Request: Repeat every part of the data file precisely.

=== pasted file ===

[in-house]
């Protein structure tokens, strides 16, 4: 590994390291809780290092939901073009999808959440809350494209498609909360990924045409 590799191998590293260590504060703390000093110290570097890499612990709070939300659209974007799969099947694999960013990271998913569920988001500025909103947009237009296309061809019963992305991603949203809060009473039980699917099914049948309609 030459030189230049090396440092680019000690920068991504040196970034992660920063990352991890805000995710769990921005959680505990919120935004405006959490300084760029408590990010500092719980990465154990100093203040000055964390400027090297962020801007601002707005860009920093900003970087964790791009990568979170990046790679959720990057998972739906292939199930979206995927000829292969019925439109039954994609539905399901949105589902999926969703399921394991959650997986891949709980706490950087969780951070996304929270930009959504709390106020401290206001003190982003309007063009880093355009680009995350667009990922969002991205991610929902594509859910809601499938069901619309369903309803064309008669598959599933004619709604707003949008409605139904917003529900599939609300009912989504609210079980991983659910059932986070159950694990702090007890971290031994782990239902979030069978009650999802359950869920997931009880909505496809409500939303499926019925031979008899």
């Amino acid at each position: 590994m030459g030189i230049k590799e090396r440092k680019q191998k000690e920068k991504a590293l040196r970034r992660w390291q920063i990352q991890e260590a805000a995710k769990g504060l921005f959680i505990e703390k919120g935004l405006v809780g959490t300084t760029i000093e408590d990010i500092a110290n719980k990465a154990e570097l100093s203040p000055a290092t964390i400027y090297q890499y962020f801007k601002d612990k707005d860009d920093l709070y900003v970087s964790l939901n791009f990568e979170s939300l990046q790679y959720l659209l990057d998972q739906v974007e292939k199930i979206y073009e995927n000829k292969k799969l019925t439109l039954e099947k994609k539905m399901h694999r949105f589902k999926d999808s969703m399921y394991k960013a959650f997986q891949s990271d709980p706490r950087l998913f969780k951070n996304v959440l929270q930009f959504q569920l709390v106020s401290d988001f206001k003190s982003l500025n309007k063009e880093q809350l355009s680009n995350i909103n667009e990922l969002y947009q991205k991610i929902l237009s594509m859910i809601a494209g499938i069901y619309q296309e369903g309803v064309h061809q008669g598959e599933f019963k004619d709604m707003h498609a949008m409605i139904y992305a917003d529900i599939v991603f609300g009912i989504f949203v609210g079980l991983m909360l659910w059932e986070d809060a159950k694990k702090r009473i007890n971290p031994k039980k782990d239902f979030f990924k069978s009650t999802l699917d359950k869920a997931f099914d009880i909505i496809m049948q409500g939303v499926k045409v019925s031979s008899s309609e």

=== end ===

[in-house]
């Protein structure tokens, strides 16, 4: 590994390291809780290092939901073009999808959440809350494209498609909360990924045409 590799191998590293260590504060703390000093110290570097890499612990709070939300659209974007799969099947694999960013990271998913569920988001500025909103947009237009296309061809019963992305991603949203809060009473039980699917099914049948309609 030459030189230049090396440092680019000690920068991504040196970034992660920063990352991890805000995710769990921005959680505990919120935004405006959490300084760029408590990010500092719980990465154990100093203040000055964390400027090297962020801007601002707005860009920093900003970087964790791009990568979170990046790679959720990057998972739906292939199930979206995927000829292969019925439109039954994609539905399901949105589902999926969703399921394991959650997986891949709980706490950087969780951070996304929270930009959504709390106020401290206001003190982003309007063009880093355009680009995350667009990922969002991205991610929902594509859910809601499938069901619309369903309803064309008669598959599933004619709604707003949008409605139904917003529900599939609300009912989504609210079980991983659910059932986070159950694990702090007890971290031994782990239902979030069978009650999802359950869920997931009880909505496809409500939303499926019925031979008899």
């Amino acid at each position: 590994m030459g030189i230049k590799e090396r440092k680019q191998k000690e920068k991504a590293l040196r970034r992660w390291q920063i990352q991890e260590a805000a995710k769990g504060l921005f959680i505990e703390k919120g935004l405006v809780g959490t300084t760029i000093e408590d990010i500092a110290n719980k990465a154990e570097l100093s203040p000055a290092t964390i400027y090297q890499y962020f801007k601002d612990k707005d860009d920093l709070y900003v970087s964790l939901n791009f990568e979170s939300l990046q790679y959720l659209l990057d998972q739906v974007e292939k199930i979206y073009e995927n000829k292969k799969l019925t439109l039954e099947k994609k539905m399901h694999r949105f589902k999926d999808s969703m399921y394991k960013a959650f997986q891949s990271d709980p706490r950087l998913f969780k951070n996304v959440l929270q930009f959504q569920l709390v106020s401290d988001f206001k003190s982003l500025n309007k063009e880093q809350l355009s680009n995350i909103n667009e990922l969002y947009q991205k991610i929902l237009s594509m859910i809601a494209g499938i069901y619309q296309e369903g309803v064309h061809q008669g598959e599933f019963k004619d709604m707003h498609a949008m409605i139904y992305a917003d529900i599939v991603f609300g009912i989504f949203v609210g079980l991983m909360l659910w059932e986070d809060a159950k694990k702090r009473i007890n971290p031994k039980k782990d239902f979030f990924k069978s009650t999802l699917d359950k869920a997931f099914d009880i909505i496809m049948q409500g939303v499926k045409v019925s031979s008899s309609e």